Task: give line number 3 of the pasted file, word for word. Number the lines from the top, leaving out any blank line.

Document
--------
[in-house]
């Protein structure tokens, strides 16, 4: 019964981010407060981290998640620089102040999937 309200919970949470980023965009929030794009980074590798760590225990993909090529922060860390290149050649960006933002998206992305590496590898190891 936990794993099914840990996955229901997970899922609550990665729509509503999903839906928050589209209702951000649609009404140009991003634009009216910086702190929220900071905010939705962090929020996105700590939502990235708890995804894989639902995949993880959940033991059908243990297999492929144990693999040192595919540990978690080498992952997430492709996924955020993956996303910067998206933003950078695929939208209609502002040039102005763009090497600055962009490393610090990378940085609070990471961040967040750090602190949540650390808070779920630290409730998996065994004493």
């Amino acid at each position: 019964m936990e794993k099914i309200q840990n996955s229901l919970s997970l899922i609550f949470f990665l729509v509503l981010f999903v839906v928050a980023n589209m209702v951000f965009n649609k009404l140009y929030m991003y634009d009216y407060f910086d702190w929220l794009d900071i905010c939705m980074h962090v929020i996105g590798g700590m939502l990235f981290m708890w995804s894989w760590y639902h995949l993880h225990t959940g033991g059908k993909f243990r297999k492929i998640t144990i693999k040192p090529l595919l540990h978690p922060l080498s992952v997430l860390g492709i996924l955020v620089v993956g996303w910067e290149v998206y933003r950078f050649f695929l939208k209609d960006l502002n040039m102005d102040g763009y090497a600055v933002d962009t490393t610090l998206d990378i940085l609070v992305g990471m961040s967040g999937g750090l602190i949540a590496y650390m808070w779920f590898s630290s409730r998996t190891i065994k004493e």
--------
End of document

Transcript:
């Amino acid at each position: 019964m936990e794993k099914i309200q840990n996955s229901l919970s997970l899922i609550f949470f990665l729509v509503l981010f999903v839906v928050a980023n589209m209702v951000f965009n649609k009404l140009y929030m991003y634009d009216y407060f910086d702190w929220l794009d900071i905010c939705m980074h962090v929020i996105g590798g700590m939502l990235f981290m708890w995804s894989w760590y639902h995949l993880h225990t959940g033991g059908k993909f243990r297999k492929i998640t144990i693999k040192p090529l595919l540990h978690p922060l080498s992952v997430l860390g492709i996924l955020v620089v993956g996303w910067e290149v998206y933003r950078f050649f695929l939208k209609d960006l502002n040039m102005d102040g763009y090497a600055v933002d962009t490393t610090l998206d990378i940085l609070v992305g990471m961040s967040g999937g750090l602190i949540a590496y650390m808070w779920f590898s630290s409730r998996t190891i065994k004493e």